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❂ Jennifer
Dec 15, 2014 ❂ Jennifer rated it really liked it
An excellent, brilliantly written adventure story that starts off slow and picks up speed as it goes, but Big Trigger warning: animal cruelty/harm is a big part of this story. Had I known, I would have passed this book completely. If that doesn't bother you, there's not much else not to like about this book.

Full review: http://jenn.booklikes.com/post/106426...
Angela
Dec 22, 2008 Angela rated it it was ok
Shelves: mystery
This review has been hidden because it contains spoilers. To view it, click here.
Benjamin Thomas
This seventh book of the Mary Russell/Sherlock Holmes series ranks as my second favorite so far (after the first of the series,The Beekeeper's Apprentice). This time around sees the couple off to British India in 1924 in search of the missing Kimball O’Hara. This is a very intriguing concept since Kimball O’Hara is better known to us as the fictional character “Kim” from Rudyard Kipling’s masterwork. To combine such prominent fictional British characters as Sherlock Holmes and Kim is ingenious a ...more
Jo
Dec 07, 2015 Jo rated it really liked it
Funnily enough, last time I read a Mary Russell book set outside of England, I remarked that I preferred those that were set in England – I may have to eat my words. This is a rollicking caper set primarily in India that becomes more like a modern day thriller than a novel that contains Sherlock Holmes- yet this didn’t detract from my enjoyment.

The search for a missing spy is the tenuous starting point but the journey by boat to India, the learning of magician’s skills, the new friends and the
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Sue
Jul 05, 2008 Sue rated it really liked it
How audacious of Laurie R. King - to reason that if Sherlock Holmes was actually a real person, then why couldn't Kim (of Kipling's book) also be a real person! Hence, the "Game" of this title refers to the "Great Game" of Victorian times. This book was a lot of fun.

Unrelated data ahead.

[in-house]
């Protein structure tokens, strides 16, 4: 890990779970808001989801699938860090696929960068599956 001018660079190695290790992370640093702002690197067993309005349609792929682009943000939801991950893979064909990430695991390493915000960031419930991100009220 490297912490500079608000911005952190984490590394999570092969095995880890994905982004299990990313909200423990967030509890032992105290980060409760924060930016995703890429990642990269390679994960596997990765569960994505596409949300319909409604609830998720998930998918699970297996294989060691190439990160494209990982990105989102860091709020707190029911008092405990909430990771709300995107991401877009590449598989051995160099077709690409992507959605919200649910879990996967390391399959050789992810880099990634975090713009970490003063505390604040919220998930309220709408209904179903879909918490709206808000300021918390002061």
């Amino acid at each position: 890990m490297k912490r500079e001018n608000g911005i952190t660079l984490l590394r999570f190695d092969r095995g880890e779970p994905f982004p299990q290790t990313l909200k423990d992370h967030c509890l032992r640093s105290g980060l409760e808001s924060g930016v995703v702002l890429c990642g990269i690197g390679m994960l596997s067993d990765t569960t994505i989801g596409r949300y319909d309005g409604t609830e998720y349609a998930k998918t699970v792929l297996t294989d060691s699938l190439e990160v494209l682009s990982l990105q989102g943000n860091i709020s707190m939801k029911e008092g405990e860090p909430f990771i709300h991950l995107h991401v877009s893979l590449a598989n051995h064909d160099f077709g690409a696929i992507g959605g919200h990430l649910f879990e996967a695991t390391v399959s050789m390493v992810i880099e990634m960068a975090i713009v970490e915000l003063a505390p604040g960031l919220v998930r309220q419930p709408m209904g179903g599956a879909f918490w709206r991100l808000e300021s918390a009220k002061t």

Jessica
Jun 11, 2012 Jessica rated it really liked it  ·  review of another edition
"Another woman might have been cowed, but another woman was not Mary Russell"

I love this series.
Tracey
Again, a brilliant idea, beautifully executed. To repeat myself yet again, I am generally disapproving when a writer plucks up another writer's characters and makes use of them. But that's largely because it's usually done so horribly badly, and is so rarely done with any respect for the original author, the characters, or the reader. Laurie R. King can do whatever she wants, take whatever characters or historical figures she likes, and bring them into her books in whatever manner she likes, bec ...more
colleen the fabulous fabulaphile
2.5

I was recently talking about this series with a friend of mine, and I told her how I have a sort of love/hate relationship with this series. Or, at least, love/ambivalence. Because I really like the idea of the stories, and I love the characters and their interactions... but they actual plots/mysteries have often been the weaker aspects of the books. I can deal with so-so plots, though, as long as I'm loving the characters.

Of course, after saying that, I was reading this book and couldn't hel
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Ann aka Iftcan
This 7th book in the Mary Russell/Sherlock Holmes series is excellent. In this one, Mary and Holmes are headed to an India that is heading for independence from England as a favour to Mycroft. The are in search of Kim O'Hara (yes, THAT Kim, the one that Kipling wrote about) who has gone mysteriously missing and is feared dead. This book is a stronger story than previous ones, and includes the usual historical characters interacting with our heroine and her spouse. As well as other "fictional" ch ...more